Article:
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The Senate: Definition & Overview

Instructor: Daiquiri Steele
In this lesson, we will explore the structure and powers of the U.S. Senate. Learn the eligibility requirements to run for the Senate, what types of powers the Senate possesses, and the types of committees the Senate is comprised of.

What is the Senate?

In 1787, the framers of the U.S. Constitution created a bicameral legislature, a form of government that consists of two bodies. The first is the U.S. House of Representatives, and the second is the U.S. Senate.

The Senate is comprised of 100 senators - two from each state. Senators are elected by the citizens of their respective states. Originally, senators were chosen by the state legislatures; however, in 1913, the 17th Amendment was passed and mandated that senators be elected. Each senator serves a six-year term, after which, he or she may run for re-election. To be eligible to be a senator, a person must be at least 30 years old, have been a citizen of the United States for at least nine years, and be a resident of the state they will represent if elected.

Senate Leadership

The vice president of the United States is the president of the Senate; however, the vice president does not get to vote on legislation unless the Senate vote results in a tie. For this reason, the vice president rarely appears in the Senate. The Senate also has a president pro tempore. This person is usually the longest serving senator from among the political party holding the majority of the Senate seats. The president pro tempore position is mostly an honorary one. On most days, the Senate is actually presided over by senators from the majority party.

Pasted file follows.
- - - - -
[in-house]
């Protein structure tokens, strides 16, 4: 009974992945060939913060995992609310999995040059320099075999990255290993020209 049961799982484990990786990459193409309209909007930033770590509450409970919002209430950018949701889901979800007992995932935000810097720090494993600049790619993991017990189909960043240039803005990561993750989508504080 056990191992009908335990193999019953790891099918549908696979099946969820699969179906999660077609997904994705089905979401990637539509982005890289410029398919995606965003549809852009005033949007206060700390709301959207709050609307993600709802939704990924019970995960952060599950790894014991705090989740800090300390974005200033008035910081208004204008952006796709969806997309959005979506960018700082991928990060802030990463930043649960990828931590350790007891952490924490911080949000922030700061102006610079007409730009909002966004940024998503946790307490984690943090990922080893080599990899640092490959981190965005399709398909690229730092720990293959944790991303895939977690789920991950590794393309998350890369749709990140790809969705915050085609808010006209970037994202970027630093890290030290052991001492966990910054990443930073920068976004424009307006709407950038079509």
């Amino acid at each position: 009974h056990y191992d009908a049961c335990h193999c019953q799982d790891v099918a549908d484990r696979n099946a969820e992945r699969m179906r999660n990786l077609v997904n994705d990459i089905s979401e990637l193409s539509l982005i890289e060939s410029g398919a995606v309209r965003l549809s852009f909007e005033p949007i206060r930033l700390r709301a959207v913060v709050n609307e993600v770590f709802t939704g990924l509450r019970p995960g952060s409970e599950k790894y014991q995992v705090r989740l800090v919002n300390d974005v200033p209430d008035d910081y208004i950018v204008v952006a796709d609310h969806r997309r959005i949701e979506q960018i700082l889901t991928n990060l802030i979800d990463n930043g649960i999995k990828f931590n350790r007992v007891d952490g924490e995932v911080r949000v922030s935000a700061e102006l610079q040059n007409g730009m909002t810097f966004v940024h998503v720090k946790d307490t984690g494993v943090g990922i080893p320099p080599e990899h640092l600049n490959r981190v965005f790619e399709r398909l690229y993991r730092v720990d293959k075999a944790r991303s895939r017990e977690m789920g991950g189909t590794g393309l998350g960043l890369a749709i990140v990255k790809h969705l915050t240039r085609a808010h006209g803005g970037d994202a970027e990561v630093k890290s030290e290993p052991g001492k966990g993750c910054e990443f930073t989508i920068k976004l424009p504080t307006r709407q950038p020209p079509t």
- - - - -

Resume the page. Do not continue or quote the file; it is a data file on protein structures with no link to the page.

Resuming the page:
The U.S. Senate Floor
Picture of the U.S. Senate Floor

Powers of the Senate

Some of the major powers of the Senate include reviewing presidential nominations, conducting impeachment trials, and approving treaties. The U.S. Constitution gives the President of the United States the authority to appoint U.S. Supreme Court judges, ambassadors, and other officers. The Senate is charged with the responsibility of reviewing presidential nominees; the Senate can either approve or reject them. Additionally, the Senate has impeachment powers. Impeachment is the process by which a government official is charged with misconduct. The House of Representatives acts as a prosecutor with respect to impeachment, though the trials are actually held in the Senate, and senators effectively serve jury members for impeachment trials. Two-thirds of the senators must vote 'guilty' in order for the official to be removed from office. Additionally, the Senate has the power to review, and either approve or reject, treaties.

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